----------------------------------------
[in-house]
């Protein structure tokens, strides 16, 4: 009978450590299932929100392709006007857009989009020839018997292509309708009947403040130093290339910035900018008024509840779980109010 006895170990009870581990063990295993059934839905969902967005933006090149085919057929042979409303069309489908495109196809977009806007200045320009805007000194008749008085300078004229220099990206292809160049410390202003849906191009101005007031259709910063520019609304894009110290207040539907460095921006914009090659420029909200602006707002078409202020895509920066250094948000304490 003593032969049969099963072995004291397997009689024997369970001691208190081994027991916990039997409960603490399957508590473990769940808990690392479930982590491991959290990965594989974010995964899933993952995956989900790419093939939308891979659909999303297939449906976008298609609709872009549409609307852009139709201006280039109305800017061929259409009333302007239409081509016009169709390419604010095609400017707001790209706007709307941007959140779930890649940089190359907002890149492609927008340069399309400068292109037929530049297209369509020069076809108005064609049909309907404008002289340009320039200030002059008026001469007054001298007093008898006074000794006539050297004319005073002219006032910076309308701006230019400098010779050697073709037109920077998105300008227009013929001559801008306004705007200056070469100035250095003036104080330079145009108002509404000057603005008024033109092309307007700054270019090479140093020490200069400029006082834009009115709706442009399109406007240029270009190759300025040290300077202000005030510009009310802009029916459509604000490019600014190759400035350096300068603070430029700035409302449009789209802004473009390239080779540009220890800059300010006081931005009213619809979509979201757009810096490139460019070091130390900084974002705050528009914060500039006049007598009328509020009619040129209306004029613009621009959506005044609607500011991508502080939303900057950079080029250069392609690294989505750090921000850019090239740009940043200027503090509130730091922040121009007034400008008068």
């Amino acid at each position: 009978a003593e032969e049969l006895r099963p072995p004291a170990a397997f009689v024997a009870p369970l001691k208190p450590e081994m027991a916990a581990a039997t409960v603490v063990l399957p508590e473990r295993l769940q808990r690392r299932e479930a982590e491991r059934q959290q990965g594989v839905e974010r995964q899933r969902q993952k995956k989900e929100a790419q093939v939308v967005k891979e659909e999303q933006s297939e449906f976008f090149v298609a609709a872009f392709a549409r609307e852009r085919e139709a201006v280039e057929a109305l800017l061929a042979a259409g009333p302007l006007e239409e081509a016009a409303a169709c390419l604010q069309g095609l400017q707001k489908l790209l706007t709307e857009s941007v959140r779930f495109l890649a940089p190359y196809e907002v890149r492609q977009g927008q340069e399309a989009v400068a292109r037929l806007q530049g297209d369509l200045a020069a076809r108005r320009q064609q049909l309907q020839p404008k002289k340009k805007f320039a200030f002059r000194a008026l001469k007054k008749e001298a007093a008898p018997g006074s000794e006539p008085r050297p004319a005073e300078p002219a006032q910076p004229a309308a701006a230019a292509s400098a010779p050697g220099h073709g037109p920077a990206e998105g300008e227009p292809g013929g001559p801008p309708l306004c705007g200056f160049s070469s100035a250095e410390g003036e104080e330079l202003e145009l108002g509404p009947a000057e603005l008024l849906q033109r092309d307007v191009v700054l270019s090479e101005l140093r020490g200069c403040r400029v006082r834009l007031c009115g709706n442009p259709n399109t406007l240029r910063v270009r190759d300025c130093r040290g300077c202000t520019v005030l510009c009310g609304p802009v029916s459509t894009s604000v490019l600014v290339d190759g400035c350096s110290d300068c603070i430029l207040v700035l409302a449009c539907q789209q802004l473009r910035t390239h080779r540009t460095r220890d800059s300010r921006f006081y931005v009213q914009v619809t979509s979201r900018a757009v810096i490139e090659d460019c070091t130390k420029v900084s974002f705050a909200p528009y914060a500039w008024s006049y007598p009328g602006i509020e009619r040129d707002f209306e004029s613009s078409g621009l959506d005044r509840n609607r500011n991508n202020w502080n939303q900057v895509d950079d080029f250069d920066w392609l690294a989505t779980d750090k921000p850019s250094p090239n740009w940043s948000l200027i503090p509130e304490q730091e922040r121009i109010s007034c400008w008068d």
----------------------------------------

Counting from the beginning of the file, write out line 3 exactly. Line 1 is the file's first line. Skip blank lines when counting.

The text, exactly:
């Amino acid at each position: 009978a003593e032969e049969l006895r099963p072995p004291a170990a397997f009689v024997a009870p369970l001691k208190p450590e081994m027991a916990a581990a039997t409960v603490v063990l399957p508590e473990r295993l769940q808990r690392r299932e479930a982590e491991r059934q959290q990965g594989v839905e974010r995964q899933r969902q993952k995956k989900e929100a790419q093939v939308v967005k891979e659909e999303q933006s297939e449906f976008f090149v298609a609709a872009f392709a549409r609307e852009r085919e139709a201006v280039e057929a109305l800017l061929a042979a259409g009333p302007l006007e239409e081509a016009a409303a169709c390419l604010q069309g095609l400017q707001k489908l790209l706007t709307e857009s941007v959140r779930f495109l890649a940089p190359y196809e907002v890149r492609q977009g927008q340069e399309a989009v400068a292109r037929l806007q530049g297209d369509l200045a020069a076809r108005r320009q064609q049909l309907q020839p404008k002289k340009k805007f320039a200030f002059r000194a008026l001469k007054k008749e001298a007093a008898p018997g006074s000794e006539p008085r050297p004319a005073e300078p002219a006032q910076p004229a309308a701006a230019a292509s400098a010779p050697g220099h073709g037109p920077a990206e998105g300008e227009p292809g013929g001559p801008p309708l306004c705007g200056f160049s070469s100035a250095e410390g003036e104080e330079l202003e145009l108002g509404p009947a000057e603005l008024l849906q033109r092309d307007v191009v700054l270019s090479e101005l140093r020490g200069c403040r400029v006082r834009l007031c009115g709706n442009p259709n399109t406007l240029r910063v270009r190759d300025c130093r040290g300077c202000t520019v005030l510009c009310g609304p802009v029916s459509t894009s604000v490019l600014v290339d190759g400035c350096s110290d300068c603070i430029l207040v700035l409302a449009c539907q789209q802004l473009r910035t390239h080779r540009t460095r220890d800059s300010r921006f006081y931005v009213q914009v619809t979509s979201r900018a757009v810096i490139e090659d460019c070091t130390k420029v900084s974002f705050a909200p528009y914060a500039w008024s006049y007598p009328g602006i509020e009619r040129d707002f209306e004029s613009s078409g621009l959506d005044r509840n609607r500011n991508n202020w502080n939303q900057v895509d950079d080029f250069d920066w392609l690294a989505t779980d750090k921000p850019s250094p090239n740009w940043s948000l200027i503090p509130e304490q730091e922040r121009i109010s007034c400008w008068d």